I stumbled forward at first. It was difficult to see, but once I could I wished I was blind to the horror. My eyes watered as smoke filled my nostrils. Then, I heard shots ring out in every direction. Just ahead, there were lines of riflemen and nameless legions, stretching into the distance leveling chaotic volleys of gunfire at each other. Dying men whaled in agony and I tried to run back, but our normal world had disappeared behind me. In its place, soldiers’ bodies littered the ground. Overhead, something shrieked and flew by me. Then, an explosion followed and knocked me down face first. Deafening and bright, flames erupted over the battlefield and, in shock, I covered my ears.

When I raised my head again, creatures not-quite-human were wandering by, wounded and disoriented from the blast. They made noises I can’t begin to describe. Then, the earth underneath my feet started to rumble with the sound of approaching cavalry. The victors had arrived it seemed, already finishing off the last of their opponents in a war without rhyme or reason. On my left flank, the first wave of them descended onto anything in their path, while another group encircled the few of us who survived. Desperate to escape the slaughter, I ran and crawled across the ground looking for cover, but there was nothing. Nothing, but pathetic twigs and pebbles that jutted out from the dirt and wouldn’t protect a man from so much as a sunburn. And when that galloping monstrosity appeared in front of me, I cringed and thought this must be the end!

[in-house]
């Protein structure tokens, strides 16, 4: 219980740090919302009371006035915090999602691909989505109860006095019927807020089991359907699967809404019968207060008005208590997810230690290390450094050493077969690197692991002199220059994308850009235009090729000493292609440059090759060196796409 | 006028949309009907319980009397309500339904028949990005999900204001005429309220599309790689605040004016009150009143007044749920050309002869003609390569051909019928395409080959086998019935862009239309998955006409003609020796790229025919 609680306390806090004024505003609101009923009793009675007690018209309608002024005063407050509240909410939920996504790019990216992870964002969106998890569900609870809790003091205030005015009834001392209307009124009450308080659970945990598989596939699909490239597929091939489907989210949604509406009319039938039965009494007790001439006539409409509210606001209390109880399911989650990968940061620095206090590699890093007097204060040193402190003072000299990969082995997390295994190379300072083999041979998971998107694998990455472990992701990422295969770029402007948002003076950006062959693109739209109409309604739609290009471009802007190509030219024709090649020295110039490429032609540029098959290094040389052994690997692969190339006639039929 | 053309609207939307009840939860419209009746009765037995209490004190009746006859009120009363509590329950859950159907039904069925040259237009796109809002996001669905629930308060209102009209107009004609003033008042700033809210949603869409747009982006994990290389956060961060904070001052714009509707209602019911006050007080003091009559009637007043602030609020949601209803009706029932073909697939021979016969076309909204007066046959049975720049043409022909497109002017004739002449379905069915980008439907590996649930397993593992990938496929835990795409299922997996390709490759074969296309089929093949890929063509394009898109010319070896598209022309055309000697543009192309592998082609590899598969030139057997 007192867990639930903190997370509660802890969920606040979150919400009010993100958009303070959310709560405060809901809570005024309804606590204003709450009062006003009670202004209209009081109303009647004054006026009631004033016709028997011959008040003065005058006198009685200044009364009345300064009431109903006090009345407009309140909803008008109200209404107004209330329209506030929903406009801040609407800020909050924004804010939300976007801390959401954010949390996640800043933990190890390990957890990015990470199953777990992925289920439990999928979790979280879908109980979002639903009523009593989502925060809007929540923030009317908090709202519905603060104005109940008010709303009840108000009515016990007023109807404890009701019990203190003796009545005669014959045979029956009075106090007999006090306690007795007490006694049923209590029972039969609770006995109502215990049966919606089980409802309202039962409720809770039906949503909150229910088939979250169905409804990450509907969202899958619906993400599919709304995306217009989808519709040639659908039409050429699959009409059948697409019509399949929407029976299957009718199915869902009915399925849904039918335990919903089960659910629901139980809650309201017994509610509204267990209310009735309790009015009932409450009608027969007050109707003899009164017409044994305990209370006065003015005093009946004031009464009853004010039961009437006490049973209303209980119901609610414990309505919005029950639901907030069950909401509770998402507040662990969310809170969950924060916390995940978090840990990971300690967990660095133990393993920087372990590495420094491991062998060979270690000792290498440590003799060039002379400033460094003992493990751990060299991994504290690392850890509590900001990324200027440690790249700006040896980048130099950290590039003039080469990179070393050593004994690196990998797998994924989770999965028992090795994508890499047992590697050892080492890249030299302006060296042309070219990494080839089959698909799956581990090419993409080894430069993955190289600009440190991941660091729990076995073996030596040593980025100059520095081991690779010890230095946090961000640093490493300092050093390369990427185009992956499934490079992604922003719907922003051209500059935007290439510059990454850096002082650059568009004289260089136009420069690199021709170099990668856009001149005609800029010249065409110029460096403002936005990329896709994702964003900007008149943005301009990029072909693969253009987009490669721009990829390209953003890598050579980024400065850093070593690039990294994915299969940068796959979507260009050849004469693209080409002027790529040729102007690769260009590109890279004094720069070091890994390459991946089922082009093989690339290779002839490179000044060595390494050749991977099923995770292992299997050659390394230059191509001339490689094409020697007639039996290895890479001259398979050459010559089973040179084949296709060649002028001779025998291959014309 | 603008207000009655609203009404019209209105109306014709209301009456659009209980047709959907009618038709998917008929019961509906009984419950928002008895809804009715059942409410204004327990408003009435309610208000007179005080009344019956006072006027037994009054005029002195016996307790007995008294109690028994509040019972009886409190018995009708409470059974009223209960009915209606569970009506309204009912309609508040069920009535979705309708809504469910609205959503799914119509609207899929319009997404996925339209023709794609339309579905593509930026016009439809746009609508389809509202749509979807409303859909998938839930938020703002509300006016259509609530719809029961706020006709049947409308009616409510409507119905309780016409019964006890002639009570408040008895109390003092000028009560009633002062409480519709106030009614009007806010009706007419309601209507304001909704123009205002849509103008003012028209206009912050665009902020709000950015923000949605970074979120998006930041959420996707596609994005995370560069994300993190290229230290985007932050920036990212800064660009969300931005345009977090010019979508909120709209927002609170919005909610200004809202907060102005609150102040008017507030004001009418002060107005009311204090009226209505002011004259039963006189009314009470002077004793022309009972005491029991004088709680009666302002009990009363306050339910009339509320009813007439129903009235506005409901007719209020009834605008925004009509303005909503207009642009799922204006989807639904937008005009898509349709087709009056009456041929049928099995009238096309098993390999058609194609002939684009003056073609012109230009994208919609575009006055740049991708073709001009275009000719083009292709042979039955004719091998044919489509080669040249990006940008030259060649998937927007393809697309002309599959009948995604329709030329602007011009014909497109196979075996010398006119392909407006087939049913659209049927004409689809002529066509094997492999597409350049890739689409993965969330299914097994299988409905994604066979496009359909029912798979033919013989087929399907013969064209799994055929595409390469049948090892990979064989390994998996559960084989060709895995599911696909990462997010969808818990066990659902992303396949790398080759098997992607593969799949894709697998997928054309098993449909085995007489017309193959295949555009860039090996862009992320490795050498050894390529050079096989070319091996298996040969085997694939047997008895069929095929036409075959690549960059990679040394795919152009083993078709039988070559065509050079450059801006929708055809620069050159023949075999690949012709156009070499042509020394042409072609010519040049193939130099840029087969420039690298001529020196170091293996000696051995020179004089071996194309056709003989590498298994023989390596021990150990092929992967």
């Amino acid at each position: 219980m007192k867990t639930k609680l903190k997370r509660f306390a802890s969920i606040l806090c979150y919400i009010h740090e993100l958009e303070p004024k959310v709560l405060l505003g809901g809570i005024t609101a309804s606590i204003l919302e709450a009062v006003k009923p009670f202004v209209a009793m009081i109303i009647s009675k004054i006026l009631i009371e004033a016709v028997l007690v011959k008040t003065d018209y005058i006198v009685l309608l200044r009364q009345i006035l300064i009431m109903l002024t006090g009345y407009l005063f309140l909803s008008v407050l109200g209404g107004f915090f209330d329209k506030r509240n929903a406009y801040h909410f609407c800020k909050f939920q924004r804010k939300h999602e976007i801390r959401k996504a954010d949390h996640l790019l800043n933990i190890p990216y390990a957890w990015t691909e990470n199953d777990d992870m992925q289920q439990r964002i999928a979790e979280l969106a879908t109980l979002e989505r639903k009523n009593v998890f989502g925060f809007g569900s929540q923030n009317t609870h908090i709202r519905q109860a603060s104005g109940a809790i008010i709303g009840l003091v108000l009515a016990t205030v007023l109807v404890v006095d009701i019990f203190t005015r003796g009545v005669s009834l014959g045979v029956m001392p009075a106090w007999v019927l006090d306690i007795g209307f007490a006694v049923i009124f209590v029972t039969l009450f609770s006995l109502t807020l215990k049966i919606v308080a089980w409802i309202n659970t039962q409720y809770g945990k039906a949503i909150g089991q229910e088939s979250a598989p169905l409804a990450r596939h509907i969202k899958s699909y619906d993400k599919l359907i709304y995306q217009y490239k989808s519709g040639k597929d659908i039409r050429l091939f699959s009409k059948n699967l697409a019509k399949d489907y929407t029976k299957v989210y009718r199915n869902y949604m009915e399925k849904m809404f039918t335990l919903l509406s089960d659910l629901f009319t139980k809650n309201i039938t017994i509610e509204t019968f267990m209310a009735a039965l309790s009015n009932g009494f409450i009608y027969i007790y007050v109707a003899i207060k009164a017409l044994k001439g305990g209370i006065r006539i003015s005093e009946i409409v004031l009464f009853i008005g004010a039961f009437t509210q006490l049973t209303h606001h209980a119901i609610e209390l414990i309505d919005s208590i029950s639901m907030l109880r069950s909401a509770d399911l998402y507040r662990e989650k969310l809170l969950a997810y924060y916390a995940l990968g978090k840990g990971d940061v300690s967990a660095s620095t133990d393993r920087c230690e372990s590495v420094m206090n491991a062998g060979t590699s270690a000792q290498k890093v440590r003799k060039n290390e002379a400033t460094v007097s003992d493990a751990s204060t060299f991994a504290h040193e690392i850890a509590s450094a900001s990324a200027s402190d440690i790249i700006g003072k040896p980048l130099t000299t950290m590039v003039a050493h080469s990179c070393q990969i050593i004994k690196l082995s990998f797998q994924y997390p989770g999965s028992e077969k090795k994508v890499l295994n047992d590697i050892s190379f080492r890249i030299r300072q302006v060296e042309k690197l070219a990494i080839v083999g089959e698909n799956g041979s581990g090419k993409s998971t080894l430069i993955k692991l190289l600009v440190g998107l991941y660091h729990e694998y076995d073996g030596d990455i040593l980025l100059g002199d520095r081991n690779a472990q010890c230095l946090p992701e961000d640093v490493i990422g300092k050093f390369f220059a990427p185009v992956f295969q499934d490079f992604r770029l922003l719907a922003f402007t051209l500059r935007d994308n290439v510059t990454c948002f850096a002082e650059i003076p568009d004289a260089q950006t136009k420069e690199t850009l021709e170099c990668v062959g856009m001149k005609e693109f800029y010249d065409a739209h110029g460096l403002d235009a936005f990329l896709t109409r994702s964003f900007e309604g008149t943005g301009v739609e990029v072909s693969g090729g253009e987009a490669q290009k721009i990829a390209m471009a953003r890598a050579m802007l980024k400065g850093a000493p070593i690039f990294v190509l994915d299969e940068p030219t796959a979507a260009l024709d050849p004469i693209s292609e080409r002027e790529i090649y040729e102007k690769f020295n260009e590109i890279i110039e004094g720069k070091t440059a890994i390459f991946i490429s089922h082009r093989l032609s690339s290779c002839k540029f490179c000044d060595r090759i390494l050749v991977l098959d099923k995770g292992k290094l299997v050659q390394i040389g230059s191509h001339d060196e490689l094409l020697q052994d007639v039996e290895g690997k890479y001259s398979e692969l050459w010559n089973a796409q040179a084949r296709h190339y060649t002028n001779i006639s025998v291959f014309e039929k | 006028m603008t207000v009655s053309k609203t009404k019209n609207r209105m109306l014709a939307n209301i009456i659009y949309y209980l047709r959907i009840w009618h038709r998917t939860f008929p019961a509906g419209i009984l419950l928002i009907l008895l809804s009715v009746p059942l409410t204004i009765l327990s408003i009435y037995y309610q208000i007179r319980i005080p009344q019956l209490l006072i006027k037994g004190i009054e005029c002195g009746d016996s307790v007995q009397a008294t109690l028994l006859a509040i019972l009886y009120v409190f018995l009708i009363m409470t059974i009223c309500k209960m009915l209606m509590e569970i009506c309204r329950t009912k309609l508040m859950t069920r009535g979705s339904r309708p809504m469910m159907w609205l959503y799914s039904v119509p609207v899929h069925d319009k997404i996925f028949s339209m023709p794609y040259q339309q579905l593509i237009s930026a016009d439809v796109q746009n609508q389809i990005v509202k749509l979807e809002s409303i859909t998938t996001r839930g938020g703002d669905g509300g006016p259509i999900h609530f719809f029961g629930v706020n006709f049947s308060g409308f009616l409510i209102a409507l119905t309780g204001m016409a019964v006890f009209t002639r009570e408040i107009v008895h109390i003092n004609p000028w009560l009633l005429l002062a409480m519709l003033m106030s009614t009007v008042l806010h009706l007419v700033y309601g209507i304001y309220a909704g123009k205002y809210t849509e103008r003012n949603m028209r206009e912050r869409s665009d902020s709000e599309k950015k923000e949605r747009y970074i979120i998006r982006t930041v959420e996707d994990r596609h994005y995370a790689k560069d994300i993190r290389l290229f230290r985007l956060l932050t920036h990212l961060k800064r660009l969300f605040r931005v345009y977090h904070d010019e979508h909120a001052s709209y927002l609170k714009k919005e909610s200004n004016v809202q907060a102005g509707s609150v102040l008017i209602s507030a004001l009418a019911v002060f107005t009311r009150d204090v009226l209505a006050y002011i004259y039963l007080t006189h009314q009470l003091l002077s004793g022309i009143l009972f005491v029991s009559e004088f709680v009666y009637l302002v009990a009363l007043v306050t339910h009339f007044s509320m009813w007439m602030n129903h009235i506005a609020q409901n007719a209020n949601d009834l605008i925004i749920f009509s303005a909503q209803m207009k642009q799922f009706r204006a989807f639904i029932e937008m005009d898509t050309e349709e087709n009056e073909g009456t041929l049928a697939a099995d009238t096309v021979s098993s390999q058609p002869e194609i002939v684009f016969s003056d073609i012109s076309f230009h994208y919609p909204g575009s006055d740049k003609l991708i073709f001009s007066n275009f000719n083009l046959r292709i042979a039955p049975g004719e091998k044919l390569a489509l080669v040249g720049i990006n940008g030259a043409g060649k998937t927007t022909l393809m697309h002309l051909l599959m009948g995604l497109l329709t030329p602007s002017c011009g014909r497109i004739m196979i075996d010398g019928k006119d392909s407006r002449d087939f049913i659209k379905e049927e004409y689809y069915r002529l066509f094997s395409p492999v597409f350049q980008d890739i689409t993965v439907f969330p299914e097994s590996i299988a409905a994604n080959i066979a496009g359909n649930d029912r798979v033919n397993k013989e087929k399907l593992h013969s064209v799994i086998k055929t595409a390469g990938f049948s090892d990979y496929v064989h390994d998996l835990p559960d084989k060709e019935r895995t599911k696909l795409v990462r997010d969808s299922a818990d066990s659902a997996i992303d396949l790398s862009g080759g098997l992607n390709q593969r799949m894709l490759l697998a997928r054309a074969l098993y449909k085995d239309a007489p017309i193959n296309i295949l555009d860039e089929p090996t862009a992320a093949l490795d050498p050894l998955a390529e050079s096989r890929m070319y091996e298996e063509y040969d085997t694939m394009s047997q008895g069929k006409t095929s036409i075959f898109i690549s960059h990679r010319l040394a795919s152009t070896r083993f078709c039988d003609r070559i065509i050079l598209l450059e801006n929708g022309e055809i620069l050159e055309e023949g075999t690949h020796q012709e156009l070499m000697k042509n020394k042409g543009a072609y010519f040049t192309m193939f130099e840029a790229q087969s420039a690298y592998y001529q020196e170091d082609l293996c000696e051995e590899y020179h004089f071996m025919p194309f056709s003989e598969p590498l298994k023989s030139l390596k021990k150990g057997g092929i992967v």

A moment passed without death and I looked up, awestruck. After all, if the old man hadn’t intervened when he did I surely would have been trampled into oblivion. I was cowering in the middle of a field, dusty and helpless, when he strode out to protect me. Confident and possibly insane, he was disheveled and nude, driven mad by this dimension of oddities. The only thing more crazed and unruly than his eyes, I thought, was his facial hair. But it didn’t seem to matter. He projected all the authority of a thousand generals, screaming at the top of his lungs.

“Stay back!” The old man yelled to the horses and pack animals. “Back I say!”